Spiders are simply misunderstood. They are a major phobia for many people, and are one of the most common fears to hold. But as we know phobias are irrational; they just don't make any logical sense. As we are much more likely to harm them than they are to us. Arachnophobes cannot bear even looking at a picture of an eight-legged freak. From tiny spiders to gigantic tarantulas, people’s fears know no bounds. But what if they’re really not that bad? We take a look at the research to find out if spiders really are a friend or foe.
- There are 670 species of spiders found in the UK
- For every person in Britain there are an estimated 500,000 spiders (that will do arachnophobes no favours)
- Despite the above truth, in relative terms very little spiders actually live in our modern homes
- They tend to live in gardens, sheds, garages and outside
Why do we fear them?
According to research by Professor John May at Plymouth University, humans are pre-programmed to fear the dark and jerky unpredictable objects. So that explains why so many people fear them, they tick all the boxes unfortunately. So it’s not their fault really.
Another theory that adds to the rooted fear of spiders many of us experience has been suggested by Professor Graham Davey of the University of Sussex. He thinks that our feud with the hairy crawlers started in the Middle Ages. Back then people assumed that spiders could absorb poison and therefore carry the plague. Making them the butt of a mythical terror that grew through the ages, passed down from generation to generation. So maybe, it’s not a matter of genetics, but more a learnt fear that is passed on early in life.
Why do they help us?
Spiders are an important part of nature and your local ecosystem, if not the most important predator in your neighbourhood. Without them we would be overrun by flies and insects as they hunt and eat thousands of these pests every year. They are not specific with what they eat and therefore can help control most flies and insects from coming into your home. Some spiders will even go after larger insects like bees. So having spiders in your home will act as a natural deterrent from other smaller and more annoying insects from bottle flies to bed bugs. All they require is to be left alone. So maybe you’ll think twice the next time you find an incy wincy spider.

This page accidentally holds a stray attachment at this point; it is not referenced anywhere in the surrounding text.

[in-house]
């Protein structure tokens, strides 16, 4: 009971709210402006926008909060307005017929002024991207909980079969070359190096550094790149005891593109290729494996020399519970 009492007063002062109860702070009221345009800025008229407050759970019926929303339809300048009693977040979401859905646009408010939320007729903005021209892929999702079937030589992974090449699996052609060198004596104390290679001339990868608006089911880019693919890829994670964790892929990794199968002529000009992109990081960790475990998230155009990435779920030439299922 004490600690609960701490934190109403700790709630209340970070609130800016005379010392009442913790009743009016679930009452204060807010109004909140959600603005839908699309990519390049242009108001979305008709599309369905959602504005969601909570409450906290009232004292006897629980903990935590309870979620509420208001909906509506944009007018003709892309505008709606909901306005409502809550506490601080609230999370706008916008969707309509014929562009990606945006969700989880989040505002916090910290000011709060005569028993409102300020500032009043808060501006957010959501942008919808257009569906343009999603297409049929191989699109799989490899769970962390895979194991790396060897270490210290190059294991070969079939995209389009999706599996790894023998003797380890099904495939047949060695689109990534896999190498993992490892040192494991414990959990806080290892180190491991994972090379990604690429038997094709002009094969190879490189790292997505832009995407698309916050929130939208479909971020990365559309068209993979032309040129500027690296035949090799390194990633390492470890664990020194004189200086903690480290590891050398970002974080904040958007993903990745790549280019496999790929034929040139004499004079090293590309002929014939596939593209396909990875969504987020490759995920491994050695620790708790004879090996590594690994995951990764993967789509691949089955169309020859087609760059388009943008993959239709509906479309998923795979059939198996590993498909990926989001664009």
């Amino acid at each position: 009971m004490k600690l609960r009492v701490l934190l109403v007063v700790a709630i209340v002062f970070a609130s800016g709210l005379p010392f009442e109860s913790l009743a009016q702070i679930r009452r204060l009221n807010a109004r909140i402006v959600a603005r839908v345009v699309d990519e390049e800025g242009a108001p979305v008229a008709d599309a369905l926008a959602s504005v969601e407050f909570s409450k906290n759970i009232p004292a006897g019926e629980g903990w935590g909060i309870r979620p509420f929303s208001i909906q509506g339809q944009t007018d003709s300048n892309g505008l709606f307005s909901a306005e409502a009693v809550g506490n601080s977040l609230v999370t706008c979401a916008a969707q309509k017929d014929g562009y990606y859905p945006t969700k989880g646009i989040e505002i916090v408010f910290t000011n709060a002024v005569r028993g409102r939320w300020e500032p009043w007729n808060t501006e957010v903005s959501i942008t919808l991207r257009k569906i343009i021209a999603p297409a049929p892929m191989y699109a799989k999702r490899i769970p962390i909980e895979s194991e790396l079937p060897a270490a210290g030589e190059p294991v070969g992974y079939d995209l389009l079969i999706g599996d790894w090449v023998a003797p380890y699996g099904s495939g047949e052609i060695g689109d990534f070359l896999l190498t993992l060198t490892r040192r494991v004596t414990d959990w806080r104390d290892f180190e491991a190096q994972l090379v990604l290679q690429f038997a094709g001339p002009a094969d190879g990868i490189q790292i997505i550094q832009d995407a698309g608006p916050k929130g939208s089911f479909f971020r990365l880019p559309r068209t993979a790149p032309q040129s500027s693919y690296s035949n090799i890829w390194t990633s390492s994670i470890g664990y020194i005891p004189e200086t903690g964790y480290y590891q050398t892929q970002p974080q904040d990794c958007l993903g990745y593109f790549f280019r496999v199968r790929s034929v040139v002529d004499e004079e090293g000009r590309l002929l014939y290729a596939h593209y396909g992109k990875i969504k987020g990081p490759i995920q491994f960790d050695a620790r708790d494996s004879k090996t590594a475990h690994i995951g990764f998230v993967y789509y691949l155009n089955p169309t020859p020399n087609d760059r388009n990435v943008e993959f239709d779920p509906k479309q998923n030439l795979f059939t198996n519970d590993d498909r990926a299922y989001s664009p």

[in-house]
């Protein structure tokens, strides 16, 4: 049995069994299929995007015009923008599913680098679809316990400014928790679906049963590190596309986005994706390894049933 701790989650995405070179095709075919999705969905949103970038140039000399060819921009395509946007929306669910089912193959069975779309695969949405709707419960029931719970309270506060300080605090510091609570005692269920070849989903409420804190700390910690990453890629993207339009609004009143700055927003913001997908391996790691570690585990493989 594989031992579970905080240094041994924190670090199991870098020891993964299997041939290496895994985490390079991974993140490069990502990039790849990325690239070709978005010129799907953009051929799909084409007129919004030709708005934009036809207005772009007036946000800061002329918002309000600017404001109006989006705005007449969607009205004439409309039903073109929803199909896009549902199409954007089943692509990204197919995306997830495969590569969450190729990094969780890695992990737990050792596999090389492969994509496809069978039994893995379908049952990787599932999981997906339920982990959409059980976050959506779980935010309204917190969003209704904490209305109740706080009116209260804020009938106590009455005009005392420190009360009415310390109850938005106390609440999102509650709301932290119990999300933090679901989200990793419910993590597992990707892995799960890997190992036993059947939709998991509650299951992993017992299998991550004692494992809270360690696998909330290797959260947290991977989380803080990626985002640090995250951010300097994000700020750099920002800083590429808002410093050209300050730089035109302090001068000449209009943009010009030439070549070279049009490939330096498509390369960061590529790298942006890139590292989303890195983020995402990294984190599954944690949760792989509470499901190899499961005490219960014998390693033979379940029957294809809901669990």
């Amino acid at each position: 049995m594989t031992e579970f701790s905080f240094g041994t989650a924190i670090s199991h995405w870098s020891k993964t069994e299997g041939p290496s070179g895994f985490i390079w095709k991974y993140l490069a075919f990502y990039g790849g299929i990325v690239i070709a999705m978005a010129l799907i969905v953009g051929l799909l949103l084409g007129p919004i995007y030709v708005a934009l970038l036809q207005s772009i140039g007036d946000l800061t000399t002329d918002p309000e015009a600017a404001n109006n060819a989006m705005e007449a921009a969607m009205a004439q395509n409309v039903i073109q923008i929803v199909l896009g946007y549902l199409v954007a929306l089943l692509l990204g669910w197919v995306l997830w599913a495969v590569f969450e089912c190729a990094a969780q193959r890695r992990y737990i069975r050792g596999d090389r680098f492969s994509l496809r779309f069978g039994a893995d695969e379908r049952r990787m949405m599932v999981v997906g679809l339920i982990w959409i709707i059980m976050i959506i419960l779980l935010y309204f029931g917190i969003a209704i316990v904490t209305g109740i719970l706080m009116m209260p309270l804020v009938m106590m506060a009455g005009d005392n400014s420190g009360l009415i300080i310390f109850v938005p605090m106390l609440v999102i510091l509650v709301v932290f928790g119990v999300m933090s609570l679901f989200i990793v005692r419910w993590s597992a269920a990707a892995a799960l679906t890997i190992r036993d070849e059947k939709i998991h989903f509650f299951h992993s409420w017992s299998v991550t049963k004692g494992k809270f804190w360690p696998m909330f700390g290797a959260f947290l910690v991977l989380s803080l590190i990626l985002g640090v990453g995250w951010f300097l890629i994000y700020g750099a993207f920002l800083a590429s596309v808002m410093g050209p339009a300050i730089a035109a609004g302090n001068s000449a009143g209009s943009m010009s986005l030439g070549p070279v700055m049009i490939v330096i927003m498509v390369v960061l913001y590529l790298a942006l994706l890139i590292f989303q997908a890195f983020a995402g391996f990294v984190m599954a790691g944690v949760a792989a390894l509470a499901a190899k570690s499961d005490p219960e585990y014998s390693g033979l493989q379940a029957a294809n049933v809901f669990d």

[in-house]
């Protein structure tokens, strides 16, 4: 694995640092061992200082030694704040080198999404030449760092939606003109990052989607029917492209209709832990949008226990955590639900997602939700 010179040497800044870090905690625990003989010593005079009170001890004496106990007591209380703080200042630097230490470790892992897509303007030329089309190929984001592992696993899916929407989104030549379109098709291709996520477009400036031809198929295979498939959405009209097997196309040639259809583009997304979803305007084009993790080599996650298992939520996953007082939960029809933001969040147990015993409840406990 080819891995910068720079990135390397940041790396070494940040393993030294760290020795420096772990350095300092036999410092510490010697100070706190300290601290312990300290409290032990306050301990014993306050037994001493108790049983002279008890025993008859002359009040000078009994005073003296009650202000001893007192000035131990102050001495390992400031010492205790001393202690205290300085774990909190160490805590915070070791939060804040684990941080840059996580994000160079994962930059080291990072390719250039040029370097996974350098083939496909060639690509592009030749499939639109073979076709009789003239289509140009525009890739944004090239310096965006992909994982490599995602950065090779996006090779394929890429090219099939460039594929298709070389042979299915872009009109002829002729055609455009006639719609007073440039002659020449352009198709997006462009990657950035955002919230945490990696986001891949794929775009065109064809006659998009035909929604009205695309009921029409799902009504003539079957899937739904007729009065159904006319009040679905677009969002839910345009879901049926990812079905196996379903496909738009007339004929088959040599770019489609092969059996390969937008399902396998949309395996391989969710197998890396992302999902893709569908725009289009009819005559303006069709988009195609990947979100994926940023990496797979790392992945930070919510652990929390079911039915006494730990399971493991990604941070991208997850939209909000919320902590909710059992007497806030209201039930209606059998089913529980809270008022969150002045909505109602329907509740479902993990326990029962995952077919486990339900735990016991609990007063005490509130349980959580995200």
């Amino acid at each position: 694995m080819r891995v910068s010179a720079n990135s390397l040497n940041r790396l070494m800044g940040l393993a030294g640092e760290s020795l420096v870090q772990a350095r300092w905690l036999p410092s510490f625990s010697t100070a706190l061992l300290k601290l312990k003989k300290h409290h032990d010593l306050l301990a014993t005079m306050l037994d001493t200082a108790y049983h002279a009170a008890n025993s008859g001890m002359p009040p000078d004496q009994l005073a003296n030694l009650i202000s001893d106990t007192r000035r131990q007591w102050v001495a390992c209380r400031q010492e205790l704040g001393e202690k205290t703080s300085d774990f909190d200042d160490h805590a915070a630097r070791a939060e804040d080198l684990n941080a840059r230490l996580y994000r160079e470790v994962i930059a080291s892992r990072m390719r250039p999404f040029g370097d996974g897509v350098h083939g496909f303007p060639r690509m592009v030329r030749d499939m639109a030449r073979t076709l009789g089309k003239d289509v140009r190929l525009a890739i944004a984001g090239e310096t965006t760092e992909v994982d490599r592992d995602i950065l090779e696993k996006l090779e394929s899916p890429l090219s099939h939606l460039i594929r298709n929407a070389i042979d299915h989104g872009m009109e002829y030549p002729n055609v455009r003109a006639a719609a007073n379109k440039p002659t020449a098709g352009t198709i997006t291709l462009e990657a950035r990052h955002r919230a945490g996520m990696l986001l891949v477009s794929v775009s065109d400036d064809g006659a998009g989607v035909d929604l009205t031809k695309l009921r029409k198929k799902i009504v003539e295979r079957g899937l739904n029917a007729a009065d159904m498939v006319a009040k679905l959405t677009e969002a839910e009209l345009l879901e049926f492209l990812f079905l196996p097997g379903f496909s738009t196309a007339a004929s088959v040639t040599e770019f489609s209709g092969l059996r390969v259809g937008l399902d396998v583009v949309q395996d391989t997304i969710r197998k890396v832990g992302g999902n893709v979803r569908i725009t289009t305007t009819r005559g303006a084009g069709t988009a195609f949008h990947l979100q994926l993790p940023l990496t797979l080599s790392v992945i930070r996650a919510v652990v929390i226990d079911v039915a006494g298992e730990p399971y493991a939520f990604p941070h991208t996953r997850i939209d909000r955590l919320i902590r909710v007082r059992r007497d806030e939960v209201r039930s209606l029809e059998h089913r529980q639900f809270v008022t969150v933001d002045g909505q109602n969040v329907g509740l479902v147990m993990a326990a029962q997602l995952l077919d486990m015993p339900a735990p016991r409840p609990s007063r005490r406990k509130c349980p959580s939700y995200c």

The different housekeeping spiders and where you might encounter them:
A common site you might have come across is a spider just minding his own business in your bath tub. And it’s no coincidence, large brown male spiders are a common bathroom dweller between August and October, but can be seen all year round. They are drawn to water, which is why you will find them around your plugholes, and they’re simply looking for a drink. Many get trapped and all they need is a helping hand. They are brilliant at dispatching flies, beetles, earwigs and cockroaches.
False widow spiders are commonly found in high up spaces, which may mean you come across them in your bedrooms or second floor spaces. False widows get their name due to their resemblance to the more dangerous and venomous black widow spider. They are in fact, mostly harmless unless you are prone to allergic reactions. They will build webs high-up in corners or along beams where they can catch prey at a height. They will catch anything and eat it, cleaning your bedroom of any unwanted visitors.
Living room spiders
Orb weavers are beautiful, small creatures and expert web spinners. These ground dwellers can make the most intricate webs in under an hour and often make a fresh web each day. They build webs to catch flying insects and will eat anything that gets stuck.
The daddy long legs are the most common creature you may find living in your garage. These long-limbed happy chappies will often come in pairs as they are communal dwellers. And a common misconception is that they have wings, but the winged long-legged impersonators are in fact insects and not arachnids. So this team of crack catchers will help control pests large and small and may even take on other spiders. They tend to leave large silky webs, so don’t be alarmed if you find these in your garage, they’re just doing their job.
The last of the house-keeping, house dwelling spiders are the Zebra spiders. These little clever creatures may scare you at first, as they are jumping spiders. Meaning they do not leave webs to catch their prey. They use their super focused vision to pounce on unaware victims. As they don’t leave any webs in their wake, they are some of the cleanest of the spider world. And they will help keep flies and mosquitoes at bay in your kitchen.
But don’t we swallow spiders in our sleep?
No. This is a common myth, that along with the unexplained fear of arachnids has been passed down from our parents. Scientists have disputed this myth as fiction. Bill Shear, a biology professor in Virginia believes spiders have no interest in humans. Saying “spiders regard us as just part of the landscape”. Rob Crawford, an arachnid curator at the Burke Museum of Natural History and Culture believes swallowing spiders is a highly unlikely event as “a sleeping person is not something a spider would willingly approach”. Spiders have no interest in humans, and they usually would not crawl into a bed because there is no prey there.
So there you have it, spiders aren’t that bad after all. They actually help to keep our environment cleaner and pest free. So if you don’t like little insects or flies, then you have more in common with our eight-legged friends than you first thought.